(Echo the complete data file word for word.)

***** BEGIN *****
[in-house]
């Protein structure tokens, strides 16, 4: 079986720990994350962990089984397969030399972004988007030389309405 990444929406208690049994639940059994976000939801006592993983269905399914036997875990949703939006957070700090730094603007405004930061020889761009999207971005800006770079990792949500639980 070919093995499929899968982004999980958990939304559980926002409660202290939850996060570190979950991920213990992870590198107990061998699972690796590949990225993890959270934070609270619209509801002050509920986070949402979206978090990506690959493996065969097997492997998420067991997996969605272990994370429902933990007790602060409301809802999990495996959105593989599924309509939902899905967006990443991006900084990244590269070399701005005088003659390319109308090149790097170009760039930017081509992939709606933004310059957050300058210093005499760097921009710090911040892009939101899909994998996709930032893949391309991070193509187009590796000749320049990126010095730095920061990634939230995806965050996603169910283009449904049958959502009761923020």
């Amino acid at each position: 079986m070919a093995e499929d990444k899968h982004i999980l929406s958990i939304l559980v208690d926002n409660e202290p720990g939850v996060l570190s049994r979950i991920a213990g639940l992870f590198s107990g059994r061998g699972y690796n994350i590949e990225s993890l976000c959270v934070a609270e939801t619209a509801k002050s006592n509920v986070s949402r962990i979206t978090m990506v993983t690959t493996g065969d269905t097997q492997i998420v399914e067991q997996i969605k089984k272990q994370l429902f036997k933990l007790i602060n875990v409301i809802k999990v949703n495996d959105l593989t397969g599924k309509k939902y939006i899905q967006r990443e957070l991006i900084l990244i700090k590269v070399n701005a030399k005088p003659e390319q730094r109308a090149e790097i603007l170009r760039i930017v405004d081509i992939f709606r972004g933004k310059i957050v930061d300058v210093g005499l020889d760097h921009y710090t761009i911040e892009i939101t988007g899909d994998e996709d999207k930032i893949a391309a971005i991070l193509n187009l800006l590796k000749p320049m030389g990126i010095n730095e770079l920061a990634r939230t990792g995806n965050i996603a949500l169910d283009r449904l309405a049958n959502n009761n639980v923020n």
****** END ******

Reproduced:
[in-house]
């Protein structure tokens, strides 16, 4: 079986720990994350962990089984397969030399972004988007030389309405 990444929406208690049994639940059994976000939801006592993983269905399914036997875990949703939006957070700090730094603007405004930061020889761009999207971005800006770079990792949500639980 070919093995499929899968982004999980958990939304559980926002409660202290939850996060570190979950991920213990992870590198107990061998699972690796590949990225993890959270934070609270619209509801002050509920986070949402979206978090990506690959493996065969097997492997998420067991997996969605272990994370429902933990007790602060409301809802999990495996959105593989599924309509939902899905967006990443991006900084990244590269070399701005005088003659390319109308090149790097170009760039930017081509992939709606933004310059957050300058210093005499760097921009710090911040892009939101899909994998996709930032893949391309991070193509187009590796000749320049990126010095730095920061990634939230995806965050996603169910283009449904049958959502009761923020």
């Amino acid at each position: 079986m070919a093995e499929d990444k899968h982004i999980l929406s958990i939304l559980v208690d926002n409660e202290p720990g939850v996060l570190s049994r979950i991920a213990g639940l992870f590198s107990g059994r061998g699972y690796n994350i590949e990225s993890l976000c959270v934070a609270e939801t619209a509801k002050s006592n509920v986070s949402r962990i979206t978090m990506v993983t690959t493996g065969d269905t097997q492997i998420v399914e067991q997996i969605k089984k272990q994370l429902f036997k933990l007790i602060n875990v409301i809802k999990v949703n495996d959105l593989t397969g599924k309509k939902y939006i899905q967006r990443e957070l991006i900084l990244i700090k590269v070399n701005a030399k005088p003659e390319q730094r109308a090149e790097i603007l170009r760039i930017v405004d081509i992939f709606r972004g933004k310059i957050v930061d300058v210093g005499l020889d760097h921009y710090t761009i911040e892009i939101t988007g899909d994998e996709d999207k930032i893949a391309a971005i991070l193509n187009l800006l590796k000749p320049m030389g990126i010095n730095e770079l920061a990634r939230t990792g995806n965050i996603a949500l169910d283009r449904l309405a049958n959502n009761n639980v923020n």